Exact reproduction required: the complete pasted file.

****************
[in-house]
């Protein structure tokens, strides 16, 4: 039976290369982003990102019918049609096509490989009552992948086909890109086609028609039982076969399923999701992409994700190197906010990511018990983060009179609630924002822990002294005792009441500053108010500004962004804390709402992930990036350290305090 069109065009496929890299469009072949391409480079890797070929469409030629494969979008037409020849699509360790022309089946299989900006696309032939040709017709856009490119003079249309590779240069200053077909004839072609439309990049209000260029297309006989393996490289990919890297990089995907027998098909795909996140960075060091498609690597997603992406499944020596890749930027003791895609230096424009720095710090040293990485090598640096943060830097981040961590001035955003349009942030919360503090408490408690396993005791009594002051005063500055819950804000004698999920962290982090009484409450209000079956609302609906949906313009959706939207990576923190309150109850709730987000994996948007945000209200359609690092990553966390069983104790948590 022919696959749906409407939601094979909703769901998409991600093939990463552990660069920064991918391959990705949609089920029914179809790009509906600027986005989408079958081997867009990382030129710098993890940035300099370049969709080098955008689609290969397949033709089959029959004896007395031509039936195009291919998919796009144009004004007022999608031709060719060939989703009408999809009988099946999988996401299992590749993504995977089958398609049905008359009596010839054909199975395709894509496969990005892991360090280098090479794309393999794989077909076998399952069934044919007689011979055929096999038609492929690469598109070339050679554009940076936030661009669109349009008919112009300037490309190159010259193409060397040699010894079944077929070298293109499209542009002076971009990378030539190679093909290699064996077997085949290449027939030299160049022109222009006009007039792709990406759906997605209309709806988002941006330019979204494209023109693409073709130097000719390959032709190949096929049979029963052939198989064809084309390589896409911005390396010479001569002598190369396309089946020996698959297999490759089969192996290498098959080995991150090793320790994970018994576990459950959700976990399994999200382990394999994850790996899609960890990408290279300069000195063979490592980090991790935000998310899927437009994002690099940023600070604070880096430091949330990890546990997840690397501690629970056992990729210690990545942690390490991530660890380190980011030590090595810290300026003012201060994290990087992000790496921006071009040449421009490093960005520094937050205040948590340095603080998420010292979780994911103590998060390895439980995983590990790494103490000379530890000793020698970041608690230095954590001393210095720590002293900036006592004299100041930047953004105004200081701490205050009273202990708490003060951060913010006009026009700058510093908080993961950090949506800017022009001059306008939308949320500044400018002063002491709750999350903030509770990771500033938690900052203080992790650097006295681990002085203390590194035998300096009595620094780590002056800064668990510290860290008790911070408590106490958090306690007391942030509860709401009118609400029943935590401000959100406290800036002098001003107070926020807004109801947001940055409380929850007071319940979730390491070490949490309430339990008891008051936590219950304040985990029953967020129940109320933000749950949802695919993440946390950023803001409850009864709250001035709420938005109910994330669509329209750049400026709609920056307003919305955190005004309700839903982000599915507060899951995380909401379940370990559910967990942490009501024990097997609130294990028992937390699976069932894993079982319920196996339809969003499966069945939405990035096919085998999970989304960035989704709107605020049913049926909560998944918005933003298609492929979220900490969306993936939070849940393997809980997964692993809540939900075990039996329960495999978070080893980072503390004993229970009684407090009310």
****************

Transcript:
[in-house]
């Protein structure tokens, strides 16, 4: 039976290369982003990102019918049609096509490989009552992948086909890109086609028609039982076969399923999701992409994700190197906010990511018990983060009179609630924002822990002294005792009441500053108010500004962004804390709402992930990036350290305090 069109065009496929890299469009072949391409480079890797070929469409030629494969979008037409020849699509360790022309089946299989900006696309032939040709017709856009490119003079249309590779240069200053077909004839072609439309990049209000260029297309006989393996490289990919890297990089995907027998098909795909996140960075060091498609690597997603992406499944020596890749930027003791895609230096424009720095710090040293990485090598640096943060830097981040961590001035955003349009942030919360503090408490408690396993005791009594002051005063500055819950804000004698999920962290982090009484409450209000079956609302609906949906313009959706939207990576923190309150109850709730987000994996948007945000209200359609690092990553966390069983104790948590 022919696959749906409407939601094979909703769901998409991600093939990463552990660069920064991918391959990705949609089920029914179809790009509906600027986005989408079958081997867009990382030129710098993890940035300099370049969709080098955008689609290969397949033709089959029959004896007395031509039936195009291919998919796009144009004004007022999608031709060719060939989703009408999809009988099946999988996401299992590749993504995977089958398609049905008359009596010839054909199975395709894509496969990005892991360090280098090479794309393999794989077909076998399952069934044919007689011979055929096999038609492929690469598109070339050679554009940076936030661009669109349009008919112009300037490309190159010259193409060397040699010894079944077929070298293109499209542009002076971009990378030539190679093909290699064996077997085949290449027939030299160049022109222009006009007039792709990406759906997605209309709806988002941006330019979204494209023109693409073709130097000719390959032709190949096929049979029963052939198989064809084309390589896409911005390396010479001569002598190369396309089946020996698959297999490759089969192996290498098959080995991150090793320790994970018994576990459950959700976990399994999200382990394999994850790996899609960890990408290279300069000195063979490592980090991790935000998310899927437009994002690099940023600070604070880096430091949330990890546990997840690397501690629970056992990729210690990545942690390490991530660890380190980011030590090595810290300026003012201060994290990087992000790496921006071009040449421009490093960005520094937050205040948590340095603080998420010292979780994911103590998060390895439980995983590990790494103490000379530890000793020698970041608690230095954590001393210095720590002293900036006592004299100041930047953004105004200081701490205050009273202990708490003060951060913010006009026009700058510093908080993961950090949506800017022009001059306008939308949320500044400018002063002491709750999350903030509770990771500033938690900052203080992790650097006295681990002085203390590194035998300096009595620094780590002056800064668990510290860290008790911070408590106490958090306690007391942030509860709401009118609400029943935590401000959100406290800036002098001003107070926020807004109801947001940055409380929850007071319940979730390491070490949490309430339990008891008051936590219950304040985990029953967020129940109320933000749950949802695919993440946390950023803001409850009864709250001035709420938005109910994330669509329209750049400026709609920056307003919305955190005004309700839903982000599915507060899951995380909401379940370990559910967990942490009501024990097997609130294990028992937390699976069932894993079982319920196996339809969003499966069945939405990035096919085998999970989304960035989704709107605020049913049926909560998944918005933003298609492929979220900490969306993936939070849940393997809980997964692993809540939900075990039996329960495999978070080893980072503390004993229970009684407090009310």